>There is no easy, straight forward answer. Even from a pro. they all have shit to do.

TL;DR: Welcome to the real world. There is no solutions manual. If you ask 100 different designers how to do something you'll 500+ different answers depending on the project, phase of the moon, and whether or no Ralph fucking Wiggum was in tonight's Simpson's rerun.
This has all been really helpful even if its not the answer i was expecting, thank you for your time you guys.

Go watch some lengthy tutorials that have you sculpt something then retopo, texture, and animate it

How something is going to animate dictates what kind of topology will be needed, which cuts both ways: Disney is able to automate a fair bit of the process because all their models conform to certain standards (still need to be hand tweaked though)

Anyway, do tutorials, look at other peoples models, try things, build up your own library of assets
>no one has touched on the topic of topology flow
God damnit, /3/.
That's a really fucking important concept, and is something that can actually be learned through tutorials.
No one ever talks about it here, and I think that's a shame because it's important to understand.

There is usually an objectively correct way to model topology when it comes to characters. At least, when we're talking about correct loop flow and pole placement for animation.
A lot of it has to do with anatomy, muscles, how skin deforms, etc, which depends on the subject of the sculpt/retopo.

Humans, for example, generally follow the same facial loop topology, with very little differentiation on the matter.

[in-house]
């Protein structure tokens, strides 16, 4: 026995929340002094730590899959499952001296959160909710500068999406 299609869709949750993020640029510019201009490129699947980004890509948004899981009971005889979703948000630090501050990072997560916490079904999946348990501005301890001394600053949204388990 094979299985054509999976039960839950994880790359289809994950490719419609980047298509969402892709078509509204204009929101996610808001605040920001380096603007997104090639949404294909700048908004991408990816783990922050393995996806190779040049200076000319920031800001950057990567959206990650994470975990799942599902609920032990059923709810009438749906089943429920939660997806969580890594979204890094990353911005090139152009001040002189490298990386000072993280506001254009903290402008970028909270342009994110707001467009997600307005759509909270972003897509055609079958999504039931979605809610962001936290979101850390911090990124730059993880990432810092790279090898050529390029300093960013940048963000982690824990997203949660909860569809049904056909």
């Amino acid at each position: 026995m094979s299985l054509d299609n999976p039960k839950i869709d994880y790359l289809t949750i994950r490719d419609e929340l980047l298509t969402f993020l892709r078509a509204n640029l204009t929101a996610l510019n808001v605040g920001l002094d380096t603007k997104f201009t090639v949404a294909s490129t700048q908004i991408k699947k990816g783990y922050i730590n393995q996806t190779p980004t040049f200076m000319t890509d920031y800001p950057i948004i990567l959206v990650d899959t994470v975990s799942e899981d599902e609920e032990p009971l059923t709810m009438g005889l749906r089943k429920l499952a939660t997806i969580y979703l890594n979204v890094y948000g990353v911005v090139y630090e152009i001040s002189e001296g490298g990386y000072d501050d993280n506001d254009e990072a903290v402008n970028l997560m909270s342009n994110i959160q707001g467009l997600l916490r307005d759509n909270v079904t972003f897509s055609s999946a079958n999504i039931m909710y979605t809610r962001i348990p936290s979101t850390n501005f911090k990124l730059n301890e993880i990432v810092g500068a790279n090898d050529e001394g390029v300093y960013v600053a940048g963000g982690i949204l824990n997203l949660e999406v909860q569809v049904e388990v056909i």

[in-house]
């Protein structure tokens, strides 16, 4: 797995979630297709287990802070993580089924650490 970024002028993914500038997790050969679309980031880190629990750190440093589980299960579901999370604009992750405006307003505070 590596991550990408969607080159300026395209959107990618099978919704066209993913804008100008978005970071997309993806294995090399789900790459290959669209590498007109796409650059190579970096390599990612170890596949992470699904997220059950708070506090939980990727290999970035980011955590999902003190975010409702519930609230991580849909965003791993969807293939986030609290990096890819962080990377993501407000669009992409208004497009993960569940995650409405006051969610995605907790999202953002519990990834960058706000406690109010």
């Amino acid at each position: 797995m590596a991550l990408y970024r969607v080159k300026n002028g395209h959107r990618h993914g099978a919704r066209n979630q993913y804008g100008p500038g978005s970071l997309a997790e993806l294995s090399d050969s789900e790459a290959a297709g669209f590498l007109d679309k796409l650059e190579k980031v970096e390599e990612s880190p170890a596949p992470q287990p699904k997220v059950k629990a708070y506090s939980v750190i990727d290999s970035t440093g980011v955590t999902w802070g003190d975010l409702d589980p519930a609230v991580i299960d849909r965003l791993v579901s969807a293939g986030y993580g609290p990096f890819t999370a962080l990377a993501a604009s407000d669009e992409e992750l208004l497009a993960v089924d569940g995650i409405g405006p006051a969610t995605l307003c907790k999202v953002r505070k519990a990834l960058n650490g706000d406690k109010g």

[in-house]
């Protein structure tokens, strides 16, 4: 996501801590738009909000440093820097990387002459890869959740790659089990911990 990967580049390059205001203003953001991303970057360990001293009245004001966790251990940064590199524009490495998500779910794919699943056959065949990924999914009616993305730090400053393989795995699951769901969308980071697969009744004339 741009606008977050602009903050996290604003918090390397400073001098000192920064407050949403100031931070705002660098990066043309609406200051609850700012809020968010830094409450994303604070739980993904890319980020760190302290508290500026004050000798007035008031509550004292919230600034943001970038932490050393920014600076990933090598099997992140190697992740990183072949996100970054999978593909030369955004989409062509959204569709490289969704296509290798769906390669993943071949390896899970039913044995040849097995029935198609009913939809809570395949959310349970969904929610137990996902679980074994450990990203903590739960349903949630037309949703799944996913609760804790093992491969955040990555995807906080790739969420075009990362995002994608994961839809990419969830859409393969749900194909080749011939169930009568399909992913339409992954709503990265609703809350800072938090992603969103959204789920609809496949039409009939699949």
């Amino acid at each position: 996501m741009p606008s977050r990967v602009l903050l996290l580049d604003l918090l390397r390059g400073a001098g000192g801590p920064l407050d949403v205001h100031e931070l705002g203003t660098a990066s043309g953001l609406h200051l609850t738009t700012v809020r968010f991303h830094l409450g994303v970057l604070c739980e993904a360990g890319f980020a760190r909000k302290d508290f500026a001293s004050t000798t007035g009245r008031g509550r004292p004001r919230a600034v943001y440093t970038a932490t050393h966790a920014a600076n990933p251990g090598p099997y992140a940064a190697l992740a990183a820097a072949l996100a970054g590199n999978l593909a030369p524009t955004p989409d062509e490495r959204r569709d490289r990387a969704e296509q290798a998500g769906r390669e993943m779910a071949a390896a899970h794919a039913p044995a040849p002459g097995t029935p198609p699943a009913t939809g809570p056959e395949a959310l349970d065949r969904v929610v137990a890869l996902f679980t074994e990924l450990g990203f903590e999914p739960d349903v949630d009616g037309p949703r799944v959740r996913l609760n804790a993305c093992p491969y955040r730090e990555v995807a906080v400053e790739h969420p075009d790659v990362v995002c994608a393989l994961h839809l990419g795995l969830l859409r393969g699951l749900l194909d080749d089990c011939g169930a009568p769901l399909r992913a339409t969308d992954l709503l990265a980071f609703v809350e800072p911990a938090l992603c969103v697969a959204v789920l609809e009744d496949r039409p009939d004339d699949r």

It almost always follows topology that mimics standard muscle structure and human anatomy.
You will always have loops around the mouth.
You will always have loops around the eyes.
You will always have loops from the eyes to the mouth, or around the nose.
You will always have poles around the corners of the eyes, and mostly always on or around the cheekbones or side of the head.

That's not to mention body anatomy, which has it's own list of bullshit you need to understand.

For things like the OP's pic, you'd really benefit a lot from learning human topology/anatomy, and applying the fundamentals you learn from doing those to anything non-human.
You've got to understand why things flow the way they do, why certain poles are where they are, and why things are segmented the way they are, and THEN try more complex stuff.

Look up tutorials on how people do topology, and put in the work by churning out heads until you get it correct.
There is a fuckload of experimentation that goes into this when it's for something that is not easily researched, such as a specialized model, like others here are suggesting.

That's not to say you couldn't just wing it and get it right somehow the first time, but it's highly unlikely due to the absurd amount of things you would have to have knowledge of.
^This guy fucks^
Is the Bowser from an official game (where presumably he'd only be seen from the side)?
Yes this guy knows. As an animator myself that gets fucked by modeling when they don't know what their doing, I can agree.

Google HippyDrome and learn from him. Good body and facial topo is more important than you think. It's one thing to make cool sculpts in zBrush but only the god tier modelers know how to make that sculpt work for an animation pipeline.
forgot what people said here.
you won't learn anything by reading text.

if you really want to know which is what you look to look at examples from pro's.
the more you observe others working, the better you will get.
you can talk about things in theory all day, but 3D is a practical business. you can't learn 3D by reading a book. only by modeling
>>537205 #
Also known as Brian Tindall, who animated for Pixar for 12 years, won several awards, and works(worked?) at Laika.

He definitely knows his shit. Would recommend.